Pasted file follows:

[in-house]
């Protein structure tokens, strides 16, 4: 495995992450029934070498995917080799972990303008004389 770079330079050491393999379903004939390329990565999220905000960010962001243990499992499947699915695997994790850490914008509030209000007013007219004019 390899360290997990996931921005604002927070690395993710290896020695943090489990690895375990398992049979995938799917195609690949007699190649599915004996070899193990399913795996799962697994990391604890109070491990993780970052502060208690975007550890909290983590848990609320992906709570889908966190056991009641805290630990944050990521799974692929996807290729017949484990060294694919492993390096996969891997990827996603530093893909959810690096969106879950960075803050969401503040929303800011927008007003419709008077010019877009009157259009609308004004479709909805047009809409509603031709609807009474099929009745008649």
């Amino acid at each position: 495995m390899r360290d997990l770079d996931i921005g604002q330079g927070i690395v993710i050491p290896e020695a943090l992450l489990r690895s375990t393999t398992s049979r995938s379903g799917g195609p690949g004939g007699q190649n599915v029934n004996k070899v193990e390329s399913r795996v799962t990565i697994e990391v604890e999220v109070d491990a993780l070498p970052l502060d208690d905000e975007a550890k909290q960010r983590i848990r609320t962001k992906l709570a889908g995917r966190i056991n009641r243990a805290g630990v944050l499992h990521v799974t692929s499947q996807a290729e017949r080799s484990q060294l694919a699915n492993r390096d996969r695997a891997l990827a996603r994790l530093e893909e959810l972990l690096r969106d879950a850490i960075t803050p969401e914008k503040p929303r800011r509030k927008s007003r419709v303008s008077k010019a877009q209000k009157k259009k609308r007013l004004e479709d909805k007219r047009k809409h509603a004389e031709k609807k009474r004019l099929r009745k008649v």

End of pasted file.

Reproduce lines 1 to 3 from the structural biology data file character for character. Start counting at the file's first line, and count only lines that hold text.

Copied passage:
[in-house]
């Protein structure tokens, strides 16, 4: 495995992450029934070498995917080799972990303008004389 770079330079050491393999379903004939390329990565999220905000960010962001243990499992499947699915695997994790850490914008509030209000007013007219004019 390899360290997990996931921005604002927070690395993710290896020695943090489990690895375990398992049979995938799917195609690949007699190649599915004996070899193990399913795996799962697994990391604890109070491990993780970052502060208690975007550890909290983590848990609320992906709570889908966190056991009641805290630990944050990521799974692929996807290729017949484990060294694919492993390096996969891997990827996603530093893909959810690096969106879950960075803050969401503040929303800011927008007003419709008077010019877009009157259009609308004004479709909805047009809409509603031709609807009474099929009745008649």
């Amino acid at each position: 495995m390899r360290d997990l770079d996931i921005g604002q330079g927070i690395v993710i050491p290896e020695a943090l992450l489990r690895s375990t393999t398992s049979r995938s379903g799917g195609p690949g004939g007699q190649n599915v029934n004996k070899v193990e390329s399913r795996v799962t990565i697994e990391v604890e999220v109070d491990a993780l070498p970052l502060d208690d905000e975007a550890k909290q960010r983590i848990r609320t962001k992906l709570a889908g995917r966190i056991n009641r243990a805290g630990v944050l499992h990521v799974t692929s499947q996807a290729e017949r080799s484990q060294l694919a699915n492993r390096d996969r695997a891997l990827a996603r994790l530093e893909e959810l972990l690096r969106d879950a850490i960075t803050p969401e914008k503040p929303r800011r509030k927008s007003r419709v303008s008077k010019a877009q209000k009157k259009k609308r007013l004004e479709d909805k007219r047009k809409h509603a004389e031709k609807k009474r004019l099929r009745k008649v």